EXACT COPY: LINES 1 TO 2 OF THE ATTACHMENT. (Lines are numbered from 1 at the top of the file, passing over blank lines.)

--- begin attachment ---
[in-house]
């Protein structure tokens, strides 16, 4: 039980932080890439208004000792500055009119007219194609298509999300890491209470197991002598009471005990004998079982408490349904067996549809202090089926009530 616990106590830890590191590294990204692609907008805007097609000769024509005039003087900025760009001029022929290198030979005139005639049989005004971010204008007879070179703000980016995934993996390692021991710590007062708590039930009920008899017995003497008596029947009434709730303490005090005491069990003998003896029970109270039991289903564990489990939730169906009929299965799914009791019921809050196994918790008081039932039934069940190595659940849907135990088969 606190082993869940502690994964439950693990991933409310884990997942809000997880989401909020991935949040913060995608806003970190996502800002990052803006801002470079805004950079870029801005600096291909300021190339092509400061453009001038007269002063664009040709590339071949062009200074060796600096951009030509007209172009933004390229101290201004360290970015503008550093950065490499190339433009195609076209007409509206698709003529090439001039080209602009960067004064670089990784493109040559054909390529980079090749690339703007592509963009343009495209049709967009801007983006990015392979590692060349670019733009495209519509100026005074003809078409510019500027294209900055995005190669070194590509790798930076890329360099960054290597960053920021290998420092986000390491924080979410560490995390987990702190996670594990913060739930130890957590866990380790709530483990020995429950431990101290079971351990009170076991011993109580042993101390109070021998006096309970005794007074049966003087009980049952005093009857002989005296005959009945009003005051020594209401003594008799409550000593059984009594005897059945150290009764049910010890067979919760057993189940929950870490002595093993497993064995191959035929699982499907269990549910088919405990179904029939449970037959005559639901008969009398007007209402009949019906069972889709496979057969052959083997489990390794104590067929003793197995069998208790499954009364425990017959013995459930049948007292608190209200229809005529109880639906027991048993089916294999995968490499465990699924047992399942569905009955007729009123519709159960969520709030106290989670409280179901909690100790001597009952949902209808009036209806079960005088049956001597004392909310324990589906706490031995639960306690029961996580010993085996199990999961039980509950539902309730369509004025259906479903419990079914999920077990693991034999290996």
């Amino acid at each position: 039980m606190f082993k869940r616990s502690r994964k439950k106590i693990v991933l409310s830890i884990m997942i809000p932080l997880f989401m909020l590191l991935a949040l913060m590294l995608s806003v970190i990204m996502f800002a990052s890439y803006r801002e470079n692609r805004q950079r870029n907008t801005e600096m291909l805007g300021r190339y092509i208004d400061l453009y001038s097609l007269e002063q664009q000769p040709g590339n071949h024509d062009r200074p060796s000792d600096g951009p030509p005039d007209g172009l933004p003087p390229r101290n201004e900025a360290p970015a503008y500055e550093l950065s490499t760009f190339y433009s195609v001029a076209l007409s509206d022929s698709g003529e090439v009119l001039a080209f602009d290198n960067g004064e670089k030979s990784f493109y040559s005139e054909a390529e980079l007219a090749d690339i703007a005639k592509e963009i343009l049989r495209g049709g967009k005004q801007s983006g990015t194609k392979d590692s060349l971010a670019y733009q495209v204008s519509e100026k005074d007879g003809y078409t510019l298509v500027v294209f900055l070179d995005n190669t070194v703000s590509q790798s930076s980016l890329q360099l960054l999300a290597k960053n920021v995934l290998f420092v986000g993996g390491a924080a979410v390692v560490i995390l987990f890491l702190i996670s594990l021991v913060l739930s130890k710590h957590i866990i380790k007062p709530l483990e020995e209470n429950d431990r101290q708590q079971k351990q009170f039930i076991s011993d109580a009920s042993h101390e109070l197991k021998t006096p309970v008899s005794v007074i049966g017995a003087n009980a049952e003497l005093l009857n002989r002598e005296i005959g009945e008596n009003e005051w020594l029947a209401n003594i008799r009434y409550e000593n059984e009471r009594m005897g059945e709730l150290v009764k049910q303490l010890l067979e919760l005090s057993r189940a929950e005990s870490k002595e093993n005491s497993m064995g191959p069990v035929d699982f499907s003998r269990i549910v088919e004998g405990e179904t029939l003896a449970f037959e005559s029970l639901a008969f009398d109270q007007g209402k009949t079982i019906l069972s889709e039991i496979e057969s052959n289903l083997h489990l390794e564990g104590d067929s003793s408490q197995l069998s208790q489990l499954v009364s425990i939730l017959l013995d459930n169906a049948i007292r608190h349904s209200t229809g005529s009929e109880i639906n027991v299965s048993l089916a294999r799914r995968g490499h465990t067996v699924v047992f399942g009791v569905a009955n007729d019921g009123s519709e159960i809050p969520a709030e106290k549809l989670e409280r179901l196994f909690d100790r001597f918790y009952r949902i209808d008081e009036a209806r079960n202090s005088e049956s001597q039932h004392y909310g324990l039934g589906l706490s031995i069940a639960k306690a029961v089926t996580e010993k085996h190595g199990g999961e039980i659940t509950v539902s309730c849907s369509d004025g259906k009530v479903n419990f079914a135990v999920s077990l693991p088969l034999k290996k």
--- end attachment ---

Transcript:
[in-house]
């Protein structure tokens, strides 16, 4: 039980932080890439208004000792500055009119007219194609298509999300890491209470197991002598009471005990004998079982408490349904067996549809202090089926009530 616990106590830890590191590294990204692609907008805007097609000769024509005039003087900025760009001029022929290198030979005139005639049989005004971010204008007879070179703000980016995934993996390692021991710590007062708590039930009920008899017995003497008596029947009434709730303490005090005491069990003998003896029970109270039991289903564990489990939730169906009929299965799914009791019921809050196994918790008081039932039934069940190595659940849907135990088969 606190082993869940502690994964439950693990991933409310884990997942809000997880989401909020991935949040913060995608806003970190996502800002990052803006801002470079805004950079870029801005600096291909300021190339092509400061453009001038007269002063664009040709590339071949062009200074060796600096951009030509007209172009933004390229101290201004360290970015503008550093950065490499190339433009195609076209007409509206698709003529090439001039080209602009960067004064670089990784493109040559054909390529980079090749690339703007592509963009343009495209049709967009801007983006990015392979590692060349670019733009495209519509100026005074003809078409510019500027294209900055995005190669070194590509790798930076890329360099960054290597960053920021290998420092986000390491924080979410560490995390987990702190996670594990913060739930130890957590866990380790709530483990020995429950431990101290079971351990009170076991011993109580042993101390109070021998006096309970005794007074049966003087009980049952005093009857002989005296005959009945009003005051020594209401003594008799409550000593059984009594005897059945150290009764049910010890067979919760057993189940929950870490002595093993497993064995191959035929699982499907269990549910088919405990179904029939449970037959005559639901008969009398007007209402009949019906069972889709496979057969052959083997489990390794104590067929003793197995069998208790499954009364425990017959013995459930049948007292608190209200229809005529109880639906027991048993089916294999995968490499465990699924047992399942569905009955007729009123519709159960969520709030106290989670409280179901909690100790001597009952949902209808009036209806079960005088049956001597004392909310324990589906706490031995639960306690029961996580010993085996199990999961039980509950539902309730369509004025259906479903419990079914999920077990693991034999290996």